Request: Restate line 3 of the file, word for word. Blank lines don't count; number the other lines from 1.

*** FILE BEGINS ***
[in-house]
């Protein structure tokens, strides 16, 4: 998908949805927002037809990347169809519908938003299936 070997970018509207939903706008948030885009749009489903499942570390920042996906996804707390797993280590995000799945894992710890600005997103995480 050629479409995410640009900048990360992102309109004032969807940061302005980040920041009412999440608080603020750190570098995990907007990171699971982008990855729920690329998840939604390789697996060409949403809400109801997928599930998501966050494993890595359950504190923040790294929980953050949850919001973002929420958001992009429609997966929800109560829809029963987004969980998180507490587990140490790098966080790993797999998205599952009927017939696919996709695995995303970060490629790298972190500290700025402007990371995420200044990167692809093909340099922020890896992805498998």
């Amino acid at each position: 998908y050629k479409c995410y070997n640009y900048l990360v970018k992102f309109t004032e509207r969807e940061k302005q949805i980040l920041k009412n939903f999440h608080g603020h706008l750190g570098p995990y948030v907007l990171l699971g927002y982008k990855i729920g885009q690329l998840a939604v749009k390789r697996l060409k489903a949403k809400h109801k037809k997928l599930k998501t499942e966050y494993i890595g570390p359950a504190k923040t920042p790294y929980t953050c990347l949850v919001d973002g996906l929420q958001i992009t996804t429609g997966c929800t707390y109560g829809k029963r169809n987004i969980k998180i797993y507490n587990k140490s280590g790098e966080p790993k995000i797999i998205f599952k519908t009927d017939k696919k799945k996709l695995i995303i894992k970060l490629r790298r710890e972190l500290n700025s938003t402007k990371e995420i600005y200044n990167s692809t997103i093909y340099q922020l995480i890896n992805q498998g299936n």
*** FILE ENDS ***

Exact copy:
């Amino acid at each position: 998908y050629k479409c995410y070997n640009y900048l990360v970018k992102f309109t004032e509207r969807e940061k302005q949805i980040l920041k009412n939903f999440h608080g603020h706008l750190g570098p995990y948030v907007l990171l699971g927002y982008k990855i729920g885009q690329l998840a939604v749009k390789r697996l060409k489903a949403k809400h109801k037809k997928l599930k998501t499942e966050y494993i890595g570390p359950a504190k923040t920042p790294y929980t953050c990347l949850v919001d973002g996906l929420q958001i992009t996804t429609g997966c929800t707390y109560g829809k029963r169809n987004i969980k998180i797993y507490n587990k140490s280590g790098e966080p790993k995000i797999i998205f599952k519908t009927d017939k696919k799945k996709l695995i995303i894992k970060l490629r790298r710890e972190l500290n700025s938003t402007k990371e995420i600005y200044n990167s692809t997103i093909y340099q922020l995480i890896n992805q498998g299936n």